No critics from my side, but I know I might sound different (english is not my first language and the british culture of communication is also not mine). I just wanted to know where we stand (thanks James) and if we get closer to a solution (currently not as it seems).

Re: USB Headset Involuntary Reset

Posted: Fri Sep 07, 2012 7:32 pm
by techpaul
thradtke wrote:
techpaul wrote:A typical USB stack and its supporting functions for classes of devices, then interfacing to hardware and operating system is usually around 10,000 lines of software in high level language.
Considering

(1) packages are lost no matter the client hardware, i.e. drivers behind the lowest level of the stack apparently doesn't matter

(2) a few things *are* known, like packages are acknoleged but not registered, further supporting the conclusion from (1)

and

(3) There's obviously a connection between losing packages and mixed protocols on the hub

If I'm not mistaken with this list, I guess the number of lines in questions are melting down significantly.
Not really as if you can see the layers above and below you can follow through what the code/hardware is actually doing, compared to the thin or non-existant documentation. Sometimes it may be your level or an undocumented 'feature' you have to code around in a different layer.

Re: USB Headset Involuntary Reset

Posted: Fri Sep 07, 2012 9:21 pm
by jamesh
thradtke wrote:
techpaul wrote: No critics from my side, but I know I might sound different (english is not my first language and the british culture of communication is also not mine). I just wanted to know where we stand (thanks James) and if we get closer to a solution (currently not as it seems).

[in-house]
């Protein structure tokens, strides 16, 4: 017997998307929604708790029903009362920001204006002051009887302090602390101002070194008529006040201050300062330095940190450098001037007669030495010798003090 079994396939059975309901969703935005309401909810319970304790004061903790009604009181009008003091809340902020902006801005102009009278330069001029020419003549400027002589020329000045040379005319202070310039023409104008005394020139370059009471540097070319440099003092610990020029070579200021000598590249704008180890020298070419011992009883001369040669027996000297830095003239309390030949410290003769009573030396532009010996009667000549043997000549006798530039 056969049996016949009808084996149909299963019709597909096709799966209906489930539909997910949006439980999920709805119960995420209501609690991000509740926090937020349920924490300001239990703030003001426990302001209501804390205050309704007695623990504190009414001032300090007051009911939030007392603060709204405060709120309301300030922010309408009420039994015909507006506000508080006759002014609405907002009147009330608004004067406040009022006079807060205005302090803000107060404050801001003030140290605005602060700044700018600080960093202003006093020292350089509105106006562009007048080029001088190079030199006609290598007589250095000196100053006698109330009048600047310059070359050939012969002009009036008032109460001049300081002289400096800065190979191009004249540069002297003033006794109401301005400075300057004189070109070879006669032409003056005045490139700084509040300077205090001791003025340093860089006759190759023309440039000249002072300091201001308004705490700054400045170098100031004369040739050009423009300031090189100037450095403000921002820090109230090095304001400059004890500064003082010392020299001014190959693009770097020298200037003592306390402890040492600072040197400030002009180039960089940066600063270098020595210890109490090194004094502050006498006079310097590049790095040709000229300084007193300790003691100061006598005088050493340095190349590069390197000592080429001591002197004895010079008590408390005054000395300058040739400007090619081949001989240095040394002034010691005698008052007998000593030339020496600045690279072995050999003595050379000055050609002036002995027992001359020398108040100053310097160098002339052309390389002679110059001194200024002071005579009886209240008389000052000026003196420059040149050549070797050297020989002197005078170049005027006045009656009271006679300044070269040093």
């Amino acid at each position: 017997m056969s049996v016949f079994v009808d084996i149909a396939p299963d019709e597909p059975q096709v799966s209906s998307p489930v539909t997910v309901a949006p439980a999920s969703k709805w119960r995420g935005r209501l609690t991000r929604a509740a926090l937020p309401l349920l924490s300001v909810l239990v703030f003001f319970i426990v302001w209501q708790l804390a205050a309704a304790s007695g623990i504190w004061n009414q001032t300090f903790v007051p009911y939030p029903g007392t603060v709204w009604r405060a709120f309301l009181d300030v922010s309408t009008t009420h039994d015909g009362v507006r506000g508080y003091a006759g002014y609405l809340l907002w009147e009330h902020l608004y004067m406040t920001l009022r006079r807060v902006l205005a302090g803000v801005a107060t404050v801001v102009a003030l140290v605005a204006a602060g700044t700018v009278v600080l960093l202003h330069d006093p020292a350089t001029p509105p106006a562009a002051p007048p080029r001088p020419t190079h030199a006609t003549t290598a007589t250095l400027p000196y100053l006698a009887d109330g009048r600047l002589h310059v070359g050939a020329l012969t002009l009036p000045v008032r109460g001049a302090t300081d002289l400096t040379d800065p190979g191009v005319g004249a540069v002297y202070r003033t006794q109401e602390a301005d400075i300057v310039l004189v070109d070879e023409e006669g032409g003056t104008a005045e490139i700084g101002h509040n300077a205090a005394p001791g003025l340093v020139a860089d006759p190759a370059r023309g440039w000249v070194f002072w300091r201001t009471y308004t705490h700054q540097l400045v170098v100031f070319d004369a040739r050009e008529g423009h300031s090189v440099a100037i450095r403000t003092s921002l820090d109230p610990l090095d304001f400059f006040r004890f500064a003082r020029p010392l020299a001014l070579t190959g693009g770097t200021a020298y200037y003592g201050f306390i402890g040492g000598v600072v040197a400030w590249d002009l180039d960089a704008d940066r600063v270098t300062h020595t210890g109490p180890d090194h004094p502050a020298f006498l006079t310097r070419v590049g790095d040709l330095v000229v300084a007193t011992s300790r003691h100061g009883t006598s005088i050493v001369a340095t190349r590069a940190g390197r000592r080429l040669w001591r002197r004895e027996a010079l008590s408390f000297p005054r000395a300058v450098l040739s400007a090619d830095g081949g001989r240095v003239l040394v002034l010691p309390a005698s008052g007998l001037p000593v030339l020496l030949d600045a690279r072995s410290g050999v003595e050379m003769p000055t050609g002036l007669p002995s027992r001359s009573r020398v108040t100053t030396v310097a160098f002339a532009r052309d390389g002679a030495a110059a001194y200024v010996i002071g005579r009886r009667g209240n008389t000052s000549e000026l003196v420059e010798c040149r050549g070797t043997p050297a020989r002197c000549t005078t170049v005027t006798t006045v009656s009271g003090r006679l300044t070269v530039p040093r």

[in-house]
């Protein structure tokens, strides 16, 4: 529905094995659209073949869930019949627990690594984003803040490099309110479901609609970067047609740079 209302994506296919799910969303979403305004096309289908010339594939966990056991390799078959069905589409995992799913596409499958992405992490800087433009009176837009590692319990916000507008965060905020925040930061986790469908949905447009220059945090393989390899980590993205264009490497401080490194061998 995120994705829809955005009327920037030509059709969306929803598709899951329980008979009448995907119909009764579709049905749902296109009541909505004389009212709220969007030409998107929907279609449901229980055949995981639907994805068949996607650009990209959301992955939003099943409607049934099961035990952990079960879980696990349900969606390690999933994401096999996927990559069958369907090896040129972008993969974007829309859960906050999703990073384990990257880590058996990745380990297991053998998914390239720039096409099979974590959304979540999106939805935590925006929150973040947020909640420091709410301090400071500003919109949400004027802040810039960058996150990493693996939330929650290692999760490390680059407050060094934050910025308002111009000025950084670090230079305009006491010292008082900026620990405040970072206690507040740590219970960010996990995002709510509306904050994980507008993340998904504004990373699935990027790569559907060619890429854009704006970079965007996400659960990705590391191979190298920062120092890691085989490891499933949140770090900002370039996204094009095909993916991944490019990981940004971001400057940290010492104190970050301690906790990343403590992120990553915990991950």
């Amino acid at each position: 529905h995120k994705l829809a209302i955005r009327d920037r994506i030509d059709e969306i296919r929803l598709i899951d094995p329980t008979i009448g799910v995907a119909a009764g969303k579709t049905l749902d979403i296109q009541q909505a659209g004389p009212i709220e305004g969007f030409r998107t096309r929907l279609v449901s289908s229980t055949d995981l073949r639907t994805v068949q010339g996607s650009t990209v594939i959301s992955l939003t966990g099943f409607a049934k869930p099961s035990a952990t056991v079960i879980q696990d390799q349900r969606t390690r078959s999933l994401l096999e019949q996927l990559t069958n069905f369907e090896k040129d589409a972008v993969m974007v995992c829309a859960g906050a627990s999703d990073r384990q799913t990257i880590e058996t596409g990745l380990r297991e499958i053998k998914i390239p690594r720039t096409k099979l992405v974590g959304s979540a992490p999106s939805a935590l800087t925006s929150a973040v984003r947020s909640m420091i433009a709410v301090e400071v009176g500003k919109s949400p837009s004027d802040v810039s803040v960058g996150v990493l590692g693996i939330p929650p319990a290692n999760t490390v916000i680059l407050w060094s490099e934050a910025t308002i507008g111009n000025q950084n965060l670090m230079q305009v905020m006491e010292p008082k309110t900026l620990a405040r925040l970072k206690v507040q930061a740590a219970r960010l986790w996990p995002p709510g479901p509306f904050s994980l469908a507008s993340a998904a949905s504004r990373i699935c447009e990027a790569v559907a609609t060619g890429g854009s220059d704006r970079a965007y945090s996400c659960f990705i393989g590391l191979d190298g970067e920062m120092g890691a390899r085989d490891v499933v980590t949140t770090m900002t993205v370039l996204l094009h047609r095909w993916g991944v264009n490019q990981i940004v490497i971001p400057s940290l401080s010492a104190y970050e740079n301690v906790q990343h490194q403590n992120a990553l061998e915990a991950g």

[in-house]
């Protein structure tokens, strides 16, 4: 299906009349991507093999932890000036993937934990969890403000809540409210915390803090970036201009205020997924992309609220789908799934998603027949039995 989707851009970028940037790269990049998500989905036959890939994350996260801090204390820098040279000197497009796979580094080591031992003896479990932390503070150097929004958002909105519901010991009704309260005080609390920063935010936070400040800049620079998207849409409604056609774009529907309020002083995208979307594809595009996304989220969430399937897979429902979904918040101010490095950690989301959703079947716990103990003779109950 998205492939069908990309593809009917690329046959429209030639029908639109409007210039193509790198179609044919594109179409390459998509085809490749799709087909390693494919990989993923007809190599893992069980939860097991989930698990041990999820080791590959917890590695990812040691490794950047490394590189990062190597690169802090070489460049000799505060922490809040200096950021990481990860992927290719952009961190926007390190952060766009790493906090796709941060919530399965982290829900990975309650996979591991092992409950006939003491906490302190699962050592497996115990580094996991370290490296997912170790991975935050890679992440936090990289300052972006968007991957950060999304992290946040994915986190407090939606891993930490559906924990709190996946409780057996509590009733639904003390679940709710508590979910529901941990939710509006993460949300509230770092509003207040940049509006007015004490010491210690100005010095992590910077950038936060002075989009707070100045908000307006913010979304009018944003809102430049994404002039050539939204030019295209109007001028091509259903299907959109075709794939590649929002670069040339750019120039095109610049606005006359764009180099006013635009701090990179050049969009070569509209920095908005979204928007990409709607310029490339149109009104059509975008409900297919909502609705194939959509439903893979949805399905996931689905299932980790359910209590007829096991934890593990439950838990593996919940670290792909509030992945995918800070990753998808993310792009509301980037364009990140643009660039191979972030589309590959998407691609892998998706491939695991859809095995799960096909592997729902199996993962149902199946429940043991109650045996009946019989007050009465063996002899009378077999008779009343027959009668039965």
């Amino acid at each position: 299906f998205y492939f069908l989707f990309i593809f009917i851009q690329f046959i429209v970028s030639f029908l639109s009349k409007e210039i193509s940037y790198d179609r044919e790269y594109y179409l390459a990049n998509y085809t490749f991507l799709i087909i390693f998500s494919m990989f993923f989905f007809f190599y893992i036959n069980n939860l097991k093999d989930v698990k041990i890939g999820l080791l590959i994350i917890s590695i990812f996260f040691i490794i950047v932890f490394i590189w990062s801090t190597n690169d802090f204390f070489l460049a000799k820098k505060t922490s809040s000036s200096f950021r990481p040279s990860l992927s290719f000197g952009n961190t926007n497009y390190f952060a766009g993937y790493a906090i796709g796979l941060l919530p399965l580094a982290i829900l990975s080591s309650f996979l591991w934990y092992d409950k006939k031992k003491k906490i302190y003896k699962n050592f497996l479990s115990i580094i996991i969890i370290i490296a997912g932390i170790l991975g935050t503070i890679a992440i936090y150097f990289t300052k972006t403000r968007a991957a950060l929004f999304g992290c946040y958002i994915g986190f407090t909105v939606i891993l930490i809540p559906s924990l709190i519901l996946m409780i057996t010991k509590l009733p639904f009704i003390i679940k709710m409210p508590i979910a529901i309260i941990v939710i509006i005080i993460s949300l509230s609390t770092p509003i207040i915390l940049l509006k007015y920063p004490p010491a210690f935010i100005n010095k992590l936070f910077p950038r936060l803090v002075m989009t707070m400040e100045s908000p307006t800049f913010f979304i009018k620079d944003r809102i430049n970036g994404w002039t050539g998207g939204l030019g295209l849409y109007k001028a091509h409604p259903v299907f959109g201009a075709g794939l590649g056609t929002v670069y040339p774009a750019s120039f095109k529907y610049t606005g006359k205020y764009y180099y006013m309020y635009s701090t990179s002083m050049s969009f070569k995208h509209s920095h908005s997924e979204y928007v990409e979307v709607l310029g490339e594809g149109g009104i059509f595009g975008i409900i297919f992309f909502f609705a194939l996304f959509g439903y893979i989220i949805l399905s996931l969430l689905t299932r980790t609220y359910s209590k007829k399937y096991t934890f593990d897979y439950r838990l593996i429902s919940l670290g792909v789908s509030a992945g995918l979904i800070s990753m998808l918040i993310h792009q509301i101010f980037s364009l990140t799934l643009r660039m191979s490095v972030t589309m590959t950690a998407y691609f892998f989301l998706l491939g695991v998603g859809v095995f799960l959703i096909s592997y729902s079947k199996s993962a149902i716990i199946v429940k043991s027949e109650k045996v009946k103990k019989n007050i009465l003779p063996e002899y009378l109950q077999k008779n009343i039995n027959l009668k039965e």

If you read this thread beginning to end you will see a lot of progress has already been made to improve the driver - by definition we are now closer to a solution. Most fixes described above have improved the situation, to the point where its works for many more people than it used to.

Re: USB - the Elephant in our Room

Posted: Fri Sep 07, 2012 11:37 pm
by pygmy_giant

Re: USB - the Elephant in our Room

Posted: Sun Sep 09, 2012 9:36 am
by thradtke
Yes, I see the situation has improved for many users. Still, I cannot have mouse and keyboard on the hub at the same time, despite having enough juice from the PSU. It even got worser, as before recent updates, keyboard dropouts were only noticable under LXDE. Now I have them at the console, too. My solution is, of course, to have the keyboard on the internal Pi hub and the mouse on the external hub.

Guess I have to be patient and cross my fingers for those volunteers caring about the situation. Thanks to all of you. Hope you find a solution.

Re: USB - the Elephant in our Room

Posted: Tue Sep 11, 2012 4:39 am
by ppuskari
I wish I knew more about the design of a standard USB stack. I also wish someone else might be able to help usblog the USBIP virtual hub system to potentially see what layer it might be happening at.

I bring this up because no matter what I try I can not get the usb package loss symptoms to occur if I'm passing the data through this way to get remote usb devices appearing on the local Pi stack. Works solid and well. The caveat here is that I'm using the wired ethernet port, which by design is a node on the 3 port internal usb hub as well. Perhaps the tcp characteristics involved mask the missing package?

Does that mean it's hardware/power? Or does that mean USBIP just inserts above the usb stack layer that has the issue? hmmmm.

Re: USB - the Elephant in our Room

Posted: Tue Sep 11, 2012 6:04 am
by gsh
The USBIP sits above all the USB code, in fact it is a completely separate USB stack to the real one so tells you nothing, its nice that it works though!

Gordon